LSU gymnast Olivia Dunne has 7.3 million followers on TikTok. Haley and Hanna Cavinder of Miami women’s basketball have 4.4 million. They and other athletes use the video-sharing app to generate NIL earnings, sometimes reaching six or even seven figures.
They all stand to lose if TikTok is banned, as threatened by President Joe Biden and both Republican and Democratic lawmakers.
But can the government lawfully ban the Chinese-owned app, which has more than 100 million U.S. users but comes with national security and privacy concerns?
A ban would almost certainly trigger litigation by the apps corporate owners centered on First Amendment free speech and Fifth Amendment due process protections, but it could also spur legal action that has athletes and other influencers as plaintiffs.
Last Wednesday, The Wall Street Journal reported that the Biden administration has given TikTok’s owner, the Beijing-headquartered ByteDance, an ultimatum: Divest their stakes or the app will be banned. The message was relayed through the Committee on Foreign Investment in the United States, an inter-agency entity that reviews foreign firms’ investments for national security and related implications.
TikTok dismissed the demand as ineffective, arguing divestment wouldn’t address national security apprehensions since “a change in ownership would not impose any new restrictions on data flows or access.” The company also refuted underlying concerns by insisting it relies on “transparent” systems to ensure “U.S.-based protection of U.S. data.”
If he presses on, Biden would become the second U.S. president to try to ban TikTok. His predecessor gave it a shot and came up short.
In 2020, President Donald Trump issued an executive order, followed by other administrative actions, intended to block transactions between ByteDance and U.S. citizens and strip TikTok from U.S app stores. The Chinese Communist Party, government officials worried, might use TikTok to access user data, spread propaganda and censor disfavored content.
ByteDance and TikTok Inc., the California-based subsidiary that runs the app, sued Trump and then-Commerce Secretary Wilbur Ross. They sought an injunction and other remedies to prevent the government from carrying out a ban.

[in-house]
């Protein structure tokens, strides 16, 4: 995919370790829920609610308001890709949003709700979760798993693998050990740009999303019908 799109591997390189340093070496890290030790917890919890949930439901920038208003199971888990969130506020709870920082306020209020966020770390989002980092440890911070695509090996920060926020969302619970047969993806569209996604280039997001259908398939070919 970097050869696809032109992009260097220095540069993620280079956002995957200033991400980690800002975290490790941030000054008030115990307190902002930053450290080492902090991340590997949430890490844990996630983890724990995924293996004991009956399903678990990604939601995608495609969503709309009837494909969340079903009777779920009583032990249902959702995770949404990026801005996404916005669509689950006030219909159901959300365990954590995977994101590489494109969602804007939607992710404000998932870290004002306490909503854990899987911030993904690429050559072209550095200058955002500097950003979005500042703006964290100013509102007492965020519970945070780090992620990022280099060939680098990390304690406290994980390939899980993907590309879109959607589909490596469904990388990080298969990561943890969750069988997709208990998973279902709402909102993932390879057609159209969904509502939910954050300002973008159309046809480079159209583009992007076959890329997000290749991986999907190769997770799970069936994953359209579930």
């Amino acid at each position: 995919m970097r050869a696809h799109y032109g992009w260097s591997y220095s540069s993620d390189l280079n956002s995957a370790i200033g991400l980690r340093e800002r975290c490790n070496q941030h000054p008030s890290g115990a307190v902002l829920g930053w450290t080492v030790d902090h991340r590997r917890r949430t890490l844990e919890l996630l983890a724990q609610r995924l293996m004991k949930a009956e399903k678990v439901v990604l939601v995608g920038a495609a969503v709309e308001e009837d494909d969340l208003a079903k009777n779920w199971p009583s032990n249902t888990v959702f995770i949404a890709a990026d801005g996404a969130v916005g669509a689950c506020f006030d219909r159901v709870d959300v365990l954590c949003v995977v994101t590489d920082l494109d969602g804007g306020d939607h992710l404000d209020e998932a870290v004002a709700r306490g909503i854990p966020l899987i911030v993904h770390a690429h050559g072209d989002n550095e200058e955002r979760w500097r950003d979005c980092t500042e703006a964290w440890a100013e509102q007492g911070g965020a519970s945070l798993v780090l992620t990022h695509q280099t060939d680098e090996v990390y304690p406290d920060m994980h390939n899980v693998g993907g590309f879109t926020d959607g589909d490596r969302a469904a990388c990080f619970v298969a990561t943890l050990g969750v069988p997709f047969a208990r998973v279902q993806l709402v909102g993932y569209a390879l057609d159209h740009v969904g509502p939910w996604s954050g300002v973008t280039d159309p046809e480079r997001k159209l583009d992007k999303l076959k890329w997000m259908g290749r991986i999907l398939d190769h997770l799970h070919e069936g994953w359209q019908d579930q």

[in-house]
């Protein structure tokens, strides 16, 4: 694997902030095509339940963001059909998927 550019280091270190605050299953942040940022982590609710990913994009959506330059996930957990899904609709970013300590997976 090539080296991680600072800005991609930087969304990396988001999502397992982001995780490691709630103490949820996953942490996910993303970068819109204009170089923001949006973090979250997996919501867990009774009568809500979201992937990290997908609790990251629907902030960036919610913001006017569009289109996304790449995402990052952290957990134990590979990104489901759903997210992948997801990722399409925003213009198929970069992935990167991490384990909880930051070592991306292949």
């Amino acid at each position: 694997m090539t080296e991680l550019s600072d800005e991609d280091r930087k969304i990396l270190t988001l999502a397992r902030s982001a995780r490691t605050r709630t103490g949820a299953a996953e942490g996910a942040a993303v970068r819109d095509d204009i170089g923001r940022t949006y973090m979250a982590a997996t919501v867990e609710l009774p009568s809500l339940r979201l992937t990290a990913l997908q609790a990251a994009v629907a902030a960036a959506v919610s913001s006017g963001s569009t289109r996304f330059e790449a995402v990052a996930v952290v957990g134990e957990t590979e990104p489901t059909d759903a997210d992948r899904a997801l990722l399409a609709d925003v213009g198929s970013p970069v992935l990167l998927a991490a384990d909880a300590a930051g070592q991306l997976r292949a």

ByteDance and TikTok Inc. raised several key arguments that would likely resurface in any new litigation.
A ban, they argued, would “shutter a forum that millions of Americans use for speech and expression” and “unlawfully burden the freedoms guaranteed by the First Amendment.” The companies noted they use the app to “create and share messages about a variety of issues and current events, including, for example, their support for small businesses and International Women’s Day.” They also argued that a ban would compromise First Amendment protections of their software code, “an expressive means of communication.”
ByteDance and TikTok Inc. also insisted a prohibition would violate Fifth Amendment due process protections. They maintained they were denied both notice of the proposed ban and a credible opportunity to be heard about it. The U.S. government, the companies argued, sought an “unjustifiable economic deprivation” that would “interfere” with “legitimate investment-backed expectations.”
Meanwhile, three TikTok influencers—Douglas Marland, Cosette Rinab and Alec Chambers—filed their own lawsuit against Trump and Wilbur. Each asserted they used TikTok to engage in speech and earn a living. Rinab, for example, has 2.3 million followers with whom she shares videos on behalf of fashion brands and other companies. According to court documents, Rinab earned between $5,000 and $10,000 per video in 2020.
Multiple federal judges ruled against the Trump Administration, reasoning that the alleged national security threat appeared more hypothetical than documented. They also surmised that a ban was excessive and that less draconian alternatives ought to be considered first.
The government’s scrutiny of TikTok is occurring while other foreign-owned companies face regulatory risks and legal issues stemming from investments in sports. Saudi-backed LIV Golf is mired in federal litigation with the PGA Tour, which has expanded the case to include the Public Investment Fund of the Kingdom of Saudi Arabia and its governor, Yasir Othman Al-Rumayyan, as defendants. The Justice Department has launched its own probe into the LIV Golf-PGA Tour dispute. Last year, Russian billionaire Roman Abramovich sold Chelsea F.C. in the wake of the Russian invasion of Ukraine and monetary sanctions against Russian assets.
As foreign investors—particularly those with close ties to their governments—play more prominent roles in U.S. sports and sports-adjacent industries, expect more pushback on national security, human rights, and other important American interests.
The TikTok situation is unique if for nothing else than its ironies. China has banned TikTok, along with Facebook, Instagram and some Google services. Then there’s the U.S. government attempting to ban a communications platform in order to prevent … government influence.